This is a really busy time for parents. The summer is winding down and back to school season is looming. You're trying to get all your memorable summer moments into the last few weeks while also buying school supplies and planning car pools, after-school activities and creating an after school care plan.
My son hasn't picked up a book all summer, so of course there's also that last-minute cramming, too!
These days are also really busy for Care.com. With so many new and returning members coming to find babysitters, nannies and part-time nannies to help make the school year flow as fluidly as possible, it occurred to me that it might help to learn some tricks to finding the perfect care match. We've been around for almost 6 years now, and getting better with age. So here is what we have found are the most common mistakes made when finding a caregiver, especially if you only want to go through this process once!
Not making a detailed job post.
I often tell people that a job post might take a few days to draft. This is the chance to really explain the exact candidate you want. What his or her personality should be (neat-freaks only, please!), the interests and skills (must play soccer, be crafty and speak Spanish), the experience level, age, access to a car, etc. Take a day or more to write down what your ideal candidate would be like. Then include this description in your job post. This way, applicants with these traits should only apply.
I also suggest you share a little about your family. Maybe even upload a picture of yourself. Talk about your interests as a family (hiking, reading, singing), the ages of your children, what they like to do for fun, what skills and activities you're trying to encourage. What your challenges are. This way, the best applicants will respond directly to what you're aiming for. Is one child learning to read? One candidate might explain her teaching process in her response. The more you give, the more the sitters can connect with you in their response.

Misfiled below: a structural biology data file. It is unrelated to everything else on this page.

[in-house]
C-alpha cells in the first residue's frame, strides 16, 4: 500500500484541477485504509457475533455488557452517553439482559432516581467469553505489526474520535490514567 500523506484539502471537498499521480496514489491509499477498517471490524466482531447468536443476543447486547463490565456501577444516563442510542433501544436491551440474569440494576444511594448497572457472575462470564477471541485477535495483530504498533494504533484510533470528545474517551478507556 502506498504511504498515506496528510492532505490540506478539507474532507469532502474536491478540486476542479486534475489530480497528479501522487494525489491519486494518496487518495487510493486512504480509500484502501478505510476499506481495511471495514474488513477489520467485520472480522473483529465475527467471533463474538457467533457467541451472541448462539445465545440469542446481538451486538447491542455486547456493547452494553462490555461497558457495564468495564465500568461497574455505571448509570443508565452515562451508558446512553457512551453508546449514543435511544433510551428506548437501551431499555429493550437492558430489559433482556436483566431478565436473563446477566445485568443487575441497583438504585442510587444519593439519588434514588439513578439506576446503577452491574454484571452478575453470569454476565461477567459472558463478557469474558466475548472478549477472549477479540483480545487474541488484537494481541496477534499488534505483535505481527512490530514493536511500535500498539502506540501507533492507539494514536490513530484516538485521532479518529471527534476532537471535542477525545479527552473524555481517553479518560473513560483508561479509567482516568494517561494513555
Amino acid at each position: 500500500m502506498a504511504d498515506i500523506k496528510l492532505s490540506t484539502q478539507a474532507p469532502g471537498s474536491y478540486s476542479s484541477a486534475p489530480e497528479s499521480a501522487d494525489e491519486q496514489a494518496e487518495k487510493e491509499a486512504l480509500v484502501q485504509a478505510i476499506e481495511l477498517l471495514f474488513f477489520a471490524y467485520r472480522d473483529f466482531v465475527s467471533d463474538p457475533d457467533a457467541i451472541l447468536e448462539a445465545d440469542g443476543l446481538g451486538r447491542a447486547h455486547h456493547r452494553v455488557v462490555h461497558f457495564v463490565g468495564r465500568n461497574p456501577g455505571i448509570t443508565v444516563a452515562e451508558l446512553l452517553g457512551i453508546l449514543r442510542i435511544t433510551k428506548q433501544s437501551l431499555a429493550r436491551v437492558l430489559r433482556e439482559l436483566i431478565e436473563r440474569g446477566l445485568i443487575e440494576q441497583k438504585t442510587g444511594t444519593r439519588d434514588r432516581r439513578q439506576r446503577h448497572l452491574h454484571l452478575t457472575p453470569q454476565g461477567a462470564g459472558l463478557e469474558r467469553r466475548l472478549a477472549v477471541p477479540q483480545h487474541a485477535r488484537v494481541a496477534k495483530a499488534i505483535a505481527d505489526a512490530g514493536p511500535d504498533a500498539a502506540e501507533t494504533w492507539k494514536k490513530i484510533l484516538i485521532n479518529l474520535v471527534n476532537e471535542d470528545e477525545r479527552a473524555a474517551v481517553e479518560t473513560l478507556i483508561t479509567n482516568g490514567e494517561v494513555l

Using the wrong job title.
Often we like to think of our after-school childcare support as babysitters. It might be because they're only needed part-time, or because a nanny sounds like Mary Poppins. Who knows? But as I mentioned in a previous blog, sometimes using the term Part-time Nanny can get you more qualified job applicants. If you are looking for someone on a regular basis, with set hours you can always rely on, who can challenge, teach, tutor and plan fun activities with your children, try posting an ad for a part-time nanny instead of a babysitter.
Looking for the wrong qualities.
Sometimes applicants look great on paper. The resume is outstanding, the education is exactly what you want, the experience is perfect. But after you hire her, you realize she isn't organized. Or, she isn't silly with the kids. Or, she's a Type-A personality like yourself. And these things keep nagging at you. She just isn't the perfect fit. She isn't doing what you'd be doing if you were home with the kids. She isn't leaving the toy room pristine and teaching the kids to clean up after themselves.
Remember, if this person is going to be in place of you, you want him or her to share the same qualities – and doing similar things (if not cooler things!) while you're not there.
Not calling references.
Make sure you call past employers, whether your candidate worked for a family or at a business – and dig! Ask about strengths as well as weaknesses. Ask if the reference would hire her again. Ask her to explain their relationship. Look for details and examples of why the candidate is responsible, mature, quick on her feet, fun, a healthy cook… whatever is important to you.
And don't just call the references the candidate provides. Ask for a former coach, neighbor, boss from a job outside of the nanny industry. If your candidate can't provide more than 3 references, it's probably a bad sign.
Trying to be too flexible.
Sometimes when we are looking for an ideal person – and think we've found her – we'll try to fit our lives around her schedule. I've seen it before with parents who hire college students and suddenly they are trying to change their work schedule to fit around the nanny's classes. Don't get me wrong, I love college students as nannies, but don't rearrange your life around your nanny's schedule. Ask your college caregiver to commit to a predictable schedule, and if not, just keep looking. The right person will come along.
I'd love to hear from you as well. What are the tricks you've learned to hiring the right nanny or babysitter for your family? What have you learned the hard way?
See a full list of the most common mistakes made on Care.com >>